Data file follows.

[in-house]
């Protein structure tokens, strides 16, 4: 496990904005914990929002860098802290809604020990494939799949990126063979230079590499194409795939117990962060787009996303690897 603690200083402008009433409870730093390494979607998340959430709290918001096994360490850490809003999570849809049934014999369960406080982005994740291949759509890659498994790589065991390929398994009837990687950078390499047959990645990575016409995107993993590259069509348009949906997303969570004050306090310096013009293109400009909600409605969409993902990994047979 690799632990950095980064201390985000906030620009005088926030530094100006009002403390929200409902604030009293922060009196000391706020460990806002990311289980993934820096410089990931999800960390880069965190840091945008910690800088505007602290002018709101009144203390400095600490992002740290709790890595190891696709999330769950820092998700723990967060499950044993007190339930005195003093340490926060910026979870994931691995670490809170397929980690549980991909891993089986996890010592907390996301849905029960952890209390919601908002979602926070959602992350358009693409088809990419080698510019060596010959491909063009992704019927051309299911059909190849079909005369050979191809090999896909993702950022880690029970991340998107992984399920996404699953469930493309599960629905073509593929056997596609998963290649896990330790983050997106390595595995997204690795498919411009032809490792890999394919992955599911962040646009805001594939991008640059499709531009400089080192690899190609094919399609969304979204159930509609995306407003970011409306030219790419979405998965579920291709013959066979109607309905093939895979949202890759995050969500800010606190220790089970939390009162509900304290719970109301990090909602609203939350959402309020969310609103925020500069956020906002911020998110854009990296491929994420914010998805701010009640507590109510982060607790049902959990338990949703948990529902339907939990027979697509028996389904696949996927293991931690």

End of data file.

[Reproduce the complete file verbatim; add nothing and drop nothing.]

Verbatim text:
[in-house]
């Protein structure tokens, strides 16, 4: 496990904005914990929002860098802290809604020990494939799949990126063979230079590499194409795939117990962060787009996303690897 603690200083402008009433409870730093390494979607998340959430709290918001096994360490850490809003999570849809049934014999369960406080982005994740291949759509890659498994790589065991390929398994009837990687950078390499047959990645990575016409995107993993590259069509348009949906997303969570004050306090310096013009293109400009909600409605969409993902990994047979 690799632990950095980064201390985000906030620009005088926030530094100006009002403390929200409902604030009293922060009196000391706020460990806002990311289980993934820096410089990931999800960390880069965190840091945008910690800088505007602290002018709101009144203390400095600490992002740290709790890595190891696709999330769950820092998700723990967060499950044993007190339930005195003093340490926060910026979870994931691995670490809170397929980690549980991909891993089986996890010592907390996301849905029960952890209390919601908002979602926070959602992350358009693409088809990419080698510019060596010959491909063009992704019927051309299911059909190849079909005369050979191809090999896909993702950022880690029970991340998107992984399920996404699953469930493309599960629905073509593929056997596609998963290649896990330790983050997106390595595995997204690795498919411009032809490792890999394919992955599911962040646009805001594939991008640059499709531009400089080192690899190609094919399609969304979204159930509609995306407003970011409306030219790419979405998965579920291709013959066979109607309905093939895979949202890759995050969500800010606190220790089970939390009162509900304290719970109301990090909602609203939350959402309020969310609103925020500069956020906002911020998110854009990296491929994420914010998805701010009640507590109510982060607790049902959990338990949703948990529902339907939990027979697509028996389904696949996927293991931690």